Hogshead’s Career On Roam

I swing by Sally Hogshead’s blog on occasion. She doesn’t post much, but when she does she lets it fly.

Since May, I’ve been letting my career rove to and fro. Consciously, I chose to make no plans or goals, do no outreach or inquiry, and instead, simply respond to the clients and opportunities that presented themselves.
This experiment led me to people and places and possibilities that I’d normally never encounter. I became a brand manager for a celebrity, outlined a new book concept, developed two reality TV shows, and created a new kind of speaking program that’s marketing + entertainment. And that was just October.
While I don’t often recommend being a spectator to your own career, at certain points you have to consciously choose to roam. Your career is robust. Don’t overprotect it, or shelter it, or underestimate it. Don’t let it get too precious.
A career, like most things in life, can’t be simultaneously developed and preserved.

Radical Careering is, of couse, a self-help book. Its very purpose is to get you to stretch. While it’s heartening to see the author of the philosophy live her message, it’s also hard to believe that it might work in one’s own life. For instance, doing no outreach and just letting what comes come, would most likely result in disaster (at least economically) for me and just about everyone I know. Yet, being open to possibility is certainly great advise.
Bottom line, to be a successful radical careerist, one must be fearless and one must believe. It works for Sally Hogshead, and without question she believes it can work for you.

About David Burn

Co-founder and editor of AdPulp. I wrote my first ad for a political candidate when I was 17 years old. She won her race and I felt the seductive power of advertising for the first time. I worked for seven agencies in five states before launching my own practice in 2009. Today, I am head of brand strategy and creative at Bonehook in Portland, Oregon.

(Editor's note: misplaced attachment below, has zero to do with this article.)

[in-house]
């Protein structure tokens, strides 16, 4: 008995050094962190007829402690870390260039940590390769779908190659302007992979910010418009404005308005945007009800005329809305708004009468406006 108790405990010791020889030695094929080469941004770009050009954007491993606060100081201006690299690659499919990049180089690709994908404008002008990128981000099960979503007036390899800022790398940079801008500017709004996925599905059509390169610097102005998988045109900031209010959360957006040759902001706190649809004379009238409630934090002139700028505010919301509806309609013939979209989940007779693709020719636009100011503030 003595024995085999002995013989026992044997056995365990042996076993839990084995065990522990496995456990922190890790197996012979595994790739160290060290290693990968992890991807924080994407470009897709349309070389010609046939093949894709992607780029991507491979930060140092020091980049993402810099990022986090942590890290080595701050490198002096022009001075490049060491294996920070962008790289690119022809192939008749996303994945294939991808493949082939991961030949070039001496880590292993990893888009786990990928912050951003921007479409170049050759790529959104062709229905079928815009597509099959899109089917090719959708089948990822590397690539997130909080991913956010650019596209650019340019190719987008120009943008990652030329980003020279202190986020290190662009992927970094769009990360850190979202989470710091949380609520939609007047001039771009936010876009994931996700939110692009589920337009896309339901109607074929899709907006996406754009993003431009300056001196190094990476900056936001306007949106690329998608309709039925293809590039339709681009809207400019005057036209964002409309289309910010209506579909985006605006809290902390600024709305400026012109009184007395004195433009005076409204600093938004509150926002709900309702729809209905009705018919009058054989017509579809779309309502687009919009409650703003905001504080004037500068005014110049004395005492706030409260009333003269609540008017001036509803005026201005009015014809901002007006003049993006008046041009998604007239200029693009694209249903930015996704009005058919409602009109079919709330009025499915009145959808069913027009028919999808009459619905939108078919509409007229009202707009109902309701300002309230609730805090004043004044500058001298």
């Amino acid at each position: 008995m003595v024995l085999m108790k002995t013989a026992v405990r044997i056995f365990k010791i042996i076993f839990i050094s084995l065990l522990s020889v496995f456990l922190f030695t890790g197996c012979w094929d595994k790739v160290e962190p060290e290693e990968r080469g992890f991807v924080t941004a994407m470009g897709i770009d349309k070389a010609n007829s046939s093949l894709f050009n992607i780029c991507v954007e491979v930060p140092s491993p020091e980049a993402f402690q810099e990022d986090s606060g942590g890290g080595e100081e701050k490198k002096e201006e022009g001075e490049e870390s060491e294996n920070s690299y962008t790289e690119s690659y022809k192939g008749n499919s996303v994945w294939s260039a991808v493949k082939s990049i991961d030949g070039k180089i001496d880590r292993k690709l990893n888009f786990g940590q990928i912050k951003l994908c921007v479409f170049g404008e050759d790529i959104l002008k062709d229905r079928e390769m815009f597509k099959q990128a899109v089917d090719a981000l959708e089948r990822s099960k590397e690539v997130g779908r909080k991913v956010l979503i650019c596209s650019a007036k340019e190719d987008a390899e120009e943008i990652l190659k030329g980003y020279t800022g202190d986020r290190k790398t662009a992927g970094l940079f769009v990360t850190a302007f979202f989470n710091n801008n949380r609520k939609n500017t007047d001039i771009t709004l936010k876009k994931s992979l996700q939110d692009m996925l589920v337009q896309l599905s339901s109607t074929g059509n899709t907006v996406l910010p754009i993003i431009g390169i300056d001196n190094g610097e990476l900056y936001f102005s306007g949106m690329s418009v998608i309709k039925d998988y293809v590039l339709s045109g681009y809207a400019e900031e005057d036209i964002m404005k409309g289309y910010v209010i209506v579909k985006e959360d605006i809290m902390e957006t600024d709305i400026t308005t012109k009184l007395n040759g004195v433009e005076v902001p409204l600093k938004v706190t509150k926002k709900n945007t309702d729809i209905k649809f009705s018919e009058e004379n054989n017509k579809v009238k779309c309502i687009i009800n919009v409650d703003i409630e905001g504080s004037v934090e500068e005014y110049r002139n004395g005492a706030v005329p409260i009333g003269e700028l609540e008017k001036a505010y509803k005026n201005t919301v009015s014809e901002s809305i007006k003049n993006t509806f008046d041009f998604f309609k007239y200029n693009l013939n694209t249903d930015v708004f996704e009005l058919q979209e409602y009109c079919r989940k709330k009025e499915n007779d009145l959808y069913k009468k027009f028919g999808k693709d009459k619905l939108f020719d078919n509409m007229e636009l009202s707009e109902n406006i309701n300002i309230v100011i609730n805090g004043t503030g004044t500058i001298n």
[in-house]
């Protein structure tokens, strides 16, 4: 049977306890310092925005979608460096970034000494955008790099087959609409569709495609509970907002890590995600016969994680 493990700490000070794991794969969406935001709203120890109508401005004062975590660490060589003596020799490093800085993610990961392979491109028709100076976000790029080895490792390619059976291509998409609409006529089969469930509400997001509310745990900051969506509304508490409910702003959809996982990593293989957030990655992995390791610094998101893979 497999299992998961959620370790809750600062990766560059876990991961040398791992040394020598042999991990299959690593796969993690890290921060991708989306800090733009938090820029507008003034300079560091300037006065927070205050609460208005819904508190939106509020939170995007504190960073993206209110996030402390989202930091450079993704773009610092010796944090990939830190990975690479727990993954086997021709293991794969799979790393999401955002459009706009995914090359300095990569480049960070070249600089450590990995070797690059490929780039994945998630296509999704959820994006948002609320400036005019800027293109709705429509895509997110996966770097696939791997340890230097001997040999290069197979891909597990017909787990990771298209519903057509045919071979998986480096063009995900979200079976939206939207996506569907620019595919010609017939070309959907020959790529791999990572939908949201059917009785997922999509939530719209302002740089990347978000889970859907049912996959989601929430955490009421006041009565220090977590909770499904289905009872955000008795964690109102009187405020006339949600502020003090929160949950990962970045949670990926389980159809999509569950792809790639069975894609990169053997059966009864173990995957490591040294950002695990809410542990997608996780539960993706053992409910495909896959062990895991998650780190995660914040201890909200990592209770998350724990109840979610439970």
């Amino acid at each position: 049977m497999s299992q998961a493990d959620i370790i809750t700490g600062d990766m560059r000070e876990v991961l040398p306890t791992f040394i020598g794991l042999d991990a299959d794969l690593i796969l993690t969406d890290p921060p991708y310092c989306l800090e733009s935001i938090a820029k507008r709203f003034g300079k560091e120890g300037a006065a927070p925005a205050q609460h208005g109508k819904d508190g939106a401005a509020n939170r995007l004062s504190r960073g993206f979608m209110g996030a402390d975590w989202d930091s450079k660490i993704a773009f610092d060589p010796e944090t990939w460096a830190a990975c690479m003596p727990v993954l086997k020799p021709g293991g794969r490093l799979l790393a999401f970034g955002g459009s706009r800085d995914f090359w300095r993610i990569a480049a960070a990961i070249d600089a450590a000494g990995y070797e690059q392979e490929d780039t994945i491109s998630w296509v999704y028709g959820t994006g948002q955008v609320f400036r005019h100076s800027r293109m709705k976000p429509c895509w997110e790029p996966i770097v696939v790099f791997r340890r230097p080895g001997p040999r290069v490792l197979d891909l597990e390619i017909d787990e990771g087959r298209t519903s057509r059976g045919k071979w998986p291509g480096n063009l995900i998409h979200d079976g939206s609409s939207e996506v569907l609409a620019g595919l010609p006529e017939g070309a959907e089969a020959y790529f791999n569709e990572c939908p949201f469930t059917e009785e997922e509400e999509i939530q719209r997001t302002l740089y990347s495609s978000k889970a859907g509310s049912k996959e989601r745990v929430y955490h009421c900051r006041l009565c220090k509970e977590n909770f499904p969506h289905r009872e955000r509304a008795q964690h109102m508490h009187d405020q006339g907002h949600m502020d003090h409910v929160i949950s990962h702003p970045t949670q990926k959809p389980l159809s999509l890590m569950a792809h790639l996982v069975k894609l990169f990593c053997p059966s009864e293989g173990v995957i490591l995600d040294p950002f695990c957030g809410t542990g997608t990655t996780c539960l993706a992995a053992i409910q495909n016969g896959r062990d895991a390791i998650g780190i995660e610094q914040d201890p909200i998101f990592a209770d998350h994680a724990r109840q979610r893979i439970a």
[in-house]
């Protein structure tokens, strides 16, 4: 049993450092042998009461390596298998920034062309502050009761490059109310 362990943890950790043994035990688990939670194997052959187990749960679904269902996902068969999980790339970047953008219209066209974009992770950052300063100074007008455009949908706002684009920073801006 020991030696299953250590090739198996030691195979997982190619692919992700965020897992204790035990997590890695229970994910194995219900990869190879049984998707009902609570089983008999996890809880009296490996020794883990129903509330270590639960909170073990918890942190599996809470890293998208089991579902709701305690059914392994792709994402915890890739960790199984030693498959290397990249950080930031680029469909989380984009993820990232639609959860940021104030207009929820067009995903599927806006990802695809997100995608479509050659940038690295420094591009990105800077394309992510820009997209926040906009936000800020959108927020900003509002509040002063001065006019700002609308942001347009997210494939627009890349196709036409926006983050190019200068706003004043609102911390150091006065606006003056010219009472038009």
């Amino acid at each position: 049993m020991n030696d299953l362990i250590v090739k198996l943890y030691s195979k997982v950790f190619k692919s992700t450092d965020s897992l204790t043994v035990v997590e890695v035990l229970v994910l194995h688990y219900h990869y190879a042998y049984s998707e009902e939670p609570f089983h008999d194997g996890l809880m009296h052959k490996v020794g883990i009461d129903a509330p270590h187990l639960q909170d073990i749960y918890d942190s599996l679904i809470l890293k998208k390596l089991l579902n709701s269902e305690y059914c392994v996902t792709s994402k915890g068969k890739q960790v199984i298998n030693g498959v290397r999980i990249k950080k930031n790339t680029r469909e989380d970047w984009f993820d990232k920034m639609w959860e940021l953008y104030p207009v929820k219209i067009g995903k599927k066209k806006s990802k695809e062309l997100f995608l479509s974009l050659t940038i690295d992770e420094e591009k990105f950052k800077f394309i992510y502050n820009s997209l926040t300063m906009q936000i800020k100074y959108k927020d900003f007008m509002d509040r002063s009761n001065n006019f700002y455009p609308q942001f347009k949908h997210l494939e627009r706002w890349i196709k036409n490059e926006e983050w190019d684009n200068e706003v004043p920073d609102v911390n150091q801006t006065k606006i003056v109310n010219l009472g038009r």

1. Carl LaFong says:

    “Doing no outreach and just letting what comes come would most likely result in disaster (at least economically) for me and just about everyone I know.”
    Aye, there’s the rub.
    Someone with Ms. Hogshead’s impressive rep and high profile has the luxury of having people seek out her services. Not so for the rest of us.
    As well intentioned as self-help books like hers are, most of them seem to assume that what works for the author will work for you. Unfortunately, life is too messy and complicated to be reduced to simplistic formulas, snappy platitudes and sassy one-liners.
    If I recall Ms. Hogshead’s bio correctly, she started out working at some of the finest agencies in the country.
    I’d love to see a book by someone who has actually spent time working at mediocre (or worse) shops and yet managed to find (or fight) their way out.
    Now that would be one self-help book worth reading.

  2. You’re so right. I’d tear through that one.

  3. “I’d love to see a book by someone who has actually spent time working at mediocre (or worse) shops and yet managed to find (or fight) their way out.”
    Me too, Carl. My columns on TalentZoo were inspired by experience from the first half of that sentence–not the latter half, unfortunately.

  4. right, like adweek is going to publish that book.
    but actually, i’m guessing a number of folks have self-published books like that.
    hadji williams comes close with knock the hustle.
    can’t think of others right now, but they’re definitely out there.

  5. Who needs to publish a book anymore? Write about it- on your blog/site. Even people working in mediocre jobs- mediocre markets- can be found- and can have something worth reading.
    How do I know? Well, in Dec 2004 we averaged 500 unique visitors to our site. In Jan 2005 we added a blog to it. With a little bit of decent writing- and a lot of learning on how Google and the web work- and now averaging 7000 unique visitors a month- some good things have happened.
    How good?
    Well, I was interviewed by Inc. Magazine for their “Smart Questions” column- on “How to pick an ad agency” because we’re on the first page of google for that term- and our answers were more interesting than the others.
    And, we’re now doing work for Sally Hogshead.
    I’ve never won a Cannes Lion- or a One Show pencil- or worked on a client with an annual budget of more than $150,000 – never mind producing spots that cost more than that- and I’m working with Sally. Go figure.
    Yeah, you might think the book a bit polly-annish- however, it’s not your bosses fault for staying in a shit job- it’s yours. Read the part about “portable equity.”
    And- as always, Radical Truth #15 “aspire to be the dumbest person in the room”- and you will succeed.